The idea of the dying Victorian woman as passive victim or object of desire has justly received critical attention, but this has meant a comparative neglect of the dying Victorian woman as an active, speaking, writing subject. In response, this article focuses on the death writing of Alice James and Christina Rossetti, reading the central role of death in their work as a way of articulating a space of possibility beyond what life has to offer. In Rossetti’s death poetry and James’s Diary, death is what gives form to the text, and represents the possibility for the text and its speaker to be read and understood. The article reads James and Rossetti’s death writing as neither definitively conforming to or subverting social norms about the links between death and femininity. It suggests, however, that reading these death explorations in terms of ventures into a promising unknown creates a more complex conception of the role of women as active participants in as well as victims of Victorian death culture, and of the strategies available to women writers facing the problem of an existence that could itself seem deathlike.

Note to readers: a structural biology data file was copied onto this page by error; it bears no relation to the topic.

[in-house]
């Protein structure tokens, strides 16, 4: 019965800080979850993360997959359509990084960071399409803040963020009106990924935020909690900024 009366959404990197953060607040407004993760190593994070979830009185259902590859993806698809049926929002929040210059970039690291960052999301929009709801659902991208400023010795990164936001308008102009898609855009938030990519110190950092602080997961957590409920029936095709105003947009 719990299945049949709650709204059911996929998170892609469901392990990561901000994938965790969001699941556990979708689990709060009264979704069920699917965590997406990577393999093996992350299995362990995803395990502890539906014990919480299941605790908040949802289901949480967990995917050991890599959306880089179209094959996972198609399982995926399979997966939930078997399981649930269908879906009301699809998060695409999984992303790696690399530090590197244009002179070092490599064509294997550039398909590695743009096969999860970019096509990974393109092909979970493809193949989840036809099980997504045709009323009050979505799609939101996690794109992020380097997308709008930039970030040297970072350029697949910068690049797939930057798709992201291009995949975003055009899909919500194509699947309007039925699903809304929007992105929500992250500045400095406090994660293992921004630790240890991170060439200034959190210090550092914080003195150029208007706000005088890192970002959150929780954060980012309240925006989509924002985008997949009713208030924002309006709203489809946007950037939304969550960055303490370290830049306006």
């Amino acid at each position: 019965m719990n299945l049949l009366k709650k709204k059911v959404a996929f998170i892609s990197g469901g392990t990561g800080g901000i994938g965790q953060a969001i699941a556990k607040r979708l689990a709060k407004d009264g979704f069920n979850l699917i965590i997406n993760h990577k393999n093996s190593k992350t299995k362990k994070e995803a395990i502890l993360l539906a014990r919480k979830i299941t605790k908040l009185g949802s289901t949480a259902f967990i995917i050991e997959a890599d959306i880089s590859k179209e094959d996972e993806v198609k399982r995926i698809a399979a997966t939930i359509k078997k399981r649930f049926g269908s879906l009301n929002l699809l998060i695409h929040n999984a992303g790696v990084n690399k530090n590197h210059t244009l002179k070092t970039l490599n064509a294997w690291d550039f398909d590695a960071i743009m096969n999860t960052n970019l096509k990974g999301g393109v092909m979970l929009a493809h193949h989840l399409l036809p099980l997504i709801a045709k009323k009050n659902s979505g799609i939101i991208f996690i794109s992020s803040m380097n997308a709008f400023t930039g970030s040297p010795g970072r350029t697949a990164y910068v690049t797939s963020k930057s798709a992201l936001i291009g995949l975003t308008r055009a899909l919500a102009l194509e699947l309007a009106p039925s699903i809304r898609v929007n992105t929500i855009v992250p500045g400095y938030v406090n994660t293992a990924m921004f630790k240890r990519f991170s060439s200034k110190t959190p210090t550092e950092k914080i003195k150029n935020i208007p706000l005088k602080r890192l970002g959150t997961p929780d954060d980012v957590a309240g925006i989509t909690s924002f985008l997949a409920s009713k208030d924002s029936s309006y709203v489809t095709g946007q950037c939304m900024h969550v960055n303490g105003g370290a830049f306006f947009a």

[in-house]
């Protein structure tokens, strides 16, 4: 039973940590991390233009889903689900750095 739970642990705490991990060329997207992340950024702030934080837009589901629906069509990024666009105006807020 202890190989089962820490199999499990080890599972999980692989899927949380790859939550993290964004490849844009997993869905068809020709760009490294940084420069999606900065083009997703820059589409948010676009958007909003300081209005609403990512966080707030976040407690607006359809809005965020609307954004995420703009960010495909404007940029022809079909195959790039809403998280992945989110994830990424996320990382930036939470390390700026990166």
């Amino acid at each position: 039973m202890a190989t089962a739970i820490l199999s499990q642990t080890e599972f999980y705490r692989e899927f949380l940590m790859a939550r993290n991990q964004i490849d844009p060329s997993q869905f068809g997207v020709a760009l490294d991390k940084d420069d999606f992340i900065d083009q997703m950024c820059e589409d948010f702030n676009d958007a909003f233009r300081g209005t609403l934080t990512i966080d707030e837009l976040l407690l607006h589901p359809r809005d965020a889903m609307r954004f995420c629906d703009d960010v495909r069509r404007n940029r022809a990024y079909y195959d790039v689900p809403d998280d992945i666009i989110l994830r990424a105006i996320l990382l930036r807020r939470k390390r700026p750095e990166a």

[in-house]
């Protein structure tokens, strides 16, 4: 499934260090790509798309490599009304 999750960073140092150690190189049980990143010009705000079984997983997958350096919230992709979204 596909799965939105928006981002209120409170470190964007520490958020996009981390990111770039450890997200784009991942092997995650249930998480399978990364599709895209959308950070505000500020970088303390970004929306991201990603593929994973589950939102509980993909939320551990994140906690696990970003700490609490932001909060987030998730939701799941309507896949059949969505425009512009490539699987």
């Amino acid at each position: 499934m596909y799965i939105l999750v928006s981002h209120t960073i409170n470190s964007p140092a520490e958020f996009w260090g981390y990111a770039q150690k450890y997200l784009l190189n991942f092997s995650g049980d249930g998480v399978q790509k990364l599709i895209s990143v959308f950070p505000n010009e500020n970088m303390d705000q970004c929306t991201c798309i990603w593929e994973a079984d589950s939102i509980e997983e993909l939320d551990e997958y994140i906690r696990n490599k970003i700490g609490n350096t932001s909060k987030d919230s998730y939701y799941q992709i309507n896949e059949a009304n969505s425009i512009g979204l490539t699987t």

"‘What Happens, or Rather Doesn’t Happen’: Death and Possibility in Alice James and Christina Rossetti,"
Journal of International Women's Studies: Vol. 12:
2, Article 7.
Available at: https://vc.bridgew.edu/jiws/vol12/iss2/7